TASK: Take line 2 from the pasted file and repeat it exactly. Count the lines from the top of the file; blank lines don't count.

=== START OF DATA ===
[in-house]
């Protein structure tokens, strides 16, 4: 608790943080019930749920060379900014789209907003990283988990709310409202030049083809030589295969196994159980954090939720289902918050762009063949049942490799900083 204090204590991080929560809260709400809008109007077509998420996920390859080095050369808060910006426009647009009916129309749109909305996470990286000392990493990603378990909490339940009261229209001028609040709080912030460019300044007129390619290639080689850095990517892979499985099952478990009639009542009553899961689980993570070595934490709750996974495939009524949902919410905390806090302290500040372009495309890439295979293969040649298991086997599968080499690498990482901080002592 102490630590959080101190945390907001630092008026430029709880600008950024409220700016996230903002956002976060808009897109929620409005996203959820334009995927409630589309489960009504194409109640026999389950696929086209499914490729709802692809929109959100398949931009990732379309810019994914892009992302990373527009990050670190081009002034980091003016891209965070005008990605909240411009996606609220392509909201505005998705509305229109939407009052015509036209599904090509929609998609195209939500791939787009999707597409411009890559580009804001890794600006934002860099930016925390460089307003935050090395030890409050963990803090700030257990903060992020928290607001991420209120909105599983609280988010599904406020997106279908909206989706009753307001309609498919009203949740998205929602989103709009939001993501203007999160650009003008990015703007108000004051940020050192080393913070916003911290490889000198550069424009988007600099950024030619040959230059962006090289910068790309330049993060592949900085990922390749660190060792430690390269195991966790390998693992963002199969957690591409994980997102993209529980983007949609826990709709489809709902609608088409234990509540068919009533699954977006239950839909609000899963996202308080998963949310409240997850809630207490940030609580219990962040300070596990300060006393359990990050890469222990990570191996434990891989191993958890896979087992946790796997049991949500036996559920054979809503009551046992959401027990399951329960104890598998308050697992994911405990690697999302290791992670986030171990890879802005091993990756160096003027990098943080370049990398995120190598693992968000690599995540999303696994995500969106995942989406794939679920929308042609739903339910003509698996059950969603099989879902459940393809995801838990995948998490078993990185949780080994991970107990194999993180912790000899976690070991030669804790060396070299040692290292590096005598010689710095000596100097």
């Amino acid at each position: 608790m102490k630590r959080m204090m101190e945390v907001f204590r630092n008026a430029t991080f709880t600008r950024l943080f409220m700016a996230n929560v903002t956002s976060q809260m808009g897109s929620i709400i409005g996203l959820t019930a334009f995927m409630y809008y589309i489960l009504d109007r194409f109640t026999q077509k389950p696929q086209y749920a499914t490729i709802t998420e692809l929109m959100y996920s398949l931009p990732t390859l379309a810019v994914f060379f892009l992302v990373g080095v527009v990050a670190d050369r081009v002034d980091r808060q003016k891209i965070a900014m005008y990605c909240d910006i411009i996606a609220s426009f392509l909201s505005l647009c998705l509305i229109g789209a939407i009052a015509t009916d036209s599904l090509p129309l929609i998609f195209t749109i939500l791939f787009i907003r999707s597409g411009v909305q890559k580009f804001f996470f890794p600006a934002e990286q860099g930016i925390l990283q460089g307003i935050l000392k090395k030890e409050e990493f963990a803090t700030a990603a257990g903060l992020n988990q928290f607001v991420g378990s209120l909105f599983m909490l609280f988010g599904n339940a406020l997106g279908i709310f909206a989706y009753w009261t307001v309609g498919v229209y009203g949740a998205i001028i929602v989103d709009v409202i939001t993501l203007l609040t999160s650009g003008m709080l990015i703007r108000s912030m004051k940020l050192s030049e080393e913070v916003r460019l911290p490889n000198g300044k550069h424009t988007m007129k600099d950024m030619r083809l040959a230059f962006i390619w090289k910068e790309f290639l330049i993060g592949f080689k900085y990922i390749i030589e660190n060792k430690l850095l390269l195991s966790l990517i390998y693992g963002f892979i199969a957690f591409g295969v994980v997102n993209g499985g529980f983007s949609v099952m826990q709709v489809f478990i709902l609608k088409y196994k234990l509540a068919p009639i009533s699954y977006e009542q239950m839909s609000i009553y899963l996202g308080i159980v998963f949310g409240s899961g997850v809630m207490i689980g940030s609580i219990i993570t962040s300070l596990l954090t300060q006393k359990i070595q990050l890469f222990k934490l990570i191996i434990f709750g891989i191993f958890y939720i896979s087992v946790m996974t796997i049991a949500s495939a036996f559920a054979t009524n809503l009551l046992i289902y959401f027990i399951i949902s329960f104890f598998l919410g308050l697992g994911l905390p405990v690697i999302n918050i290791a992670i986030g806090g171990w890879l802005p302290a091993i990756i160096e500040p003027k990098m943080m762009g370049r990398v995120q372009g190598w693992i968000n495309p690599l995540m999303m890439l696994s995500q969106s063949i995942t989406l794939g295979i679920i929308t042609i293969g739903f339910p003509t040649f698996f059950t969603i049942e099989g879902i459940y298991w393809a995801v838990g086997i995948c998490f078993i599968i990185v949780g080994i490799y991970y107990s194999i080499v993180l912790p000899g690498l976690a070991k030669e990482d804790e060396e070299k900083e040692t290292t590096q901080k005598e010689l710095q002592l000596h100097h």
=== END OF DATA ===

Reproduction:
């Protein structure tokens, strides 16, 4: 608790943080019930749920060379900014789209907003990283988990709310409202030049083809030589295969196994159980954090939720289902918050762009063949049942490799900083 204090204590991080929560809260709400809008109007077509998420996920390859080095050369808060910006426009647009009916129309749109909305996470990286000392990493990603378990909490339940009261229209001028609040709080912030460019300044007129390619290639080689850095990517892979499985099952478990009639009542009553899961689980993570070595934490709750996974495939009524949902919410905390806090302290500040372009495309890439295979293969040649298991086997599968080499690498990482901080002592 102490630590959080101190945390907001630092008026430029709880600008950024409220700016996230903002956002976060808009897109929620409005996203959820334009995927409630589309489960009504194409109640026999389950696929086209499914490729709802692809929109959100398949931009990732379309810019994914892009992302990373527009990050670190081009002034980091003016891209965070005008990605909240411009996606609220392509909201505005998705509305229109939407009052015509036209599904090509929609998609195209939500791939787009999707597409411009890559580009804001890794600006934002860099930016925390460089307003935050090395030890409050963990803090700030257990903060992020928290607001991420209120909105599983609280988010599904406020997106279908909206989706009753307001309609498919009203949740998205929602989103709009939001993501203007999160650009003008990015703007108000004051940020050192080393913070916003911290490889000198550069424009988007600099950024030619040959230059962006090289910068790309330049993060592949900085990922390749660190060792430690390269195991966790390998693992963002199969957690591409994980997102993209529980983007949609826990709709489809709902609608088409234990509540068919009533699954977006239950839909609000899963996202308080998963949310409240997850809630207490940030609580219990962040300070596990300060006393359990990050890469222990990570191996434990891989191993958890896979087992946790796997049991949500036996559920054979809503009551046992959401027990399951329960104890598998308050697992994911405990690697999302290791992670986030171990890879802005091993990756160096003027990098943080370049990398995120190598693992968000690599995540999303696994995500969106995942989406794939679920929308042609739903339910003509698996059950969603099989879902459940393809995801838990995948998490078993990185949780080994991970107990194999993180912790000899976690070991030669804790060396070299040692290292590096005598010689710095000596100097």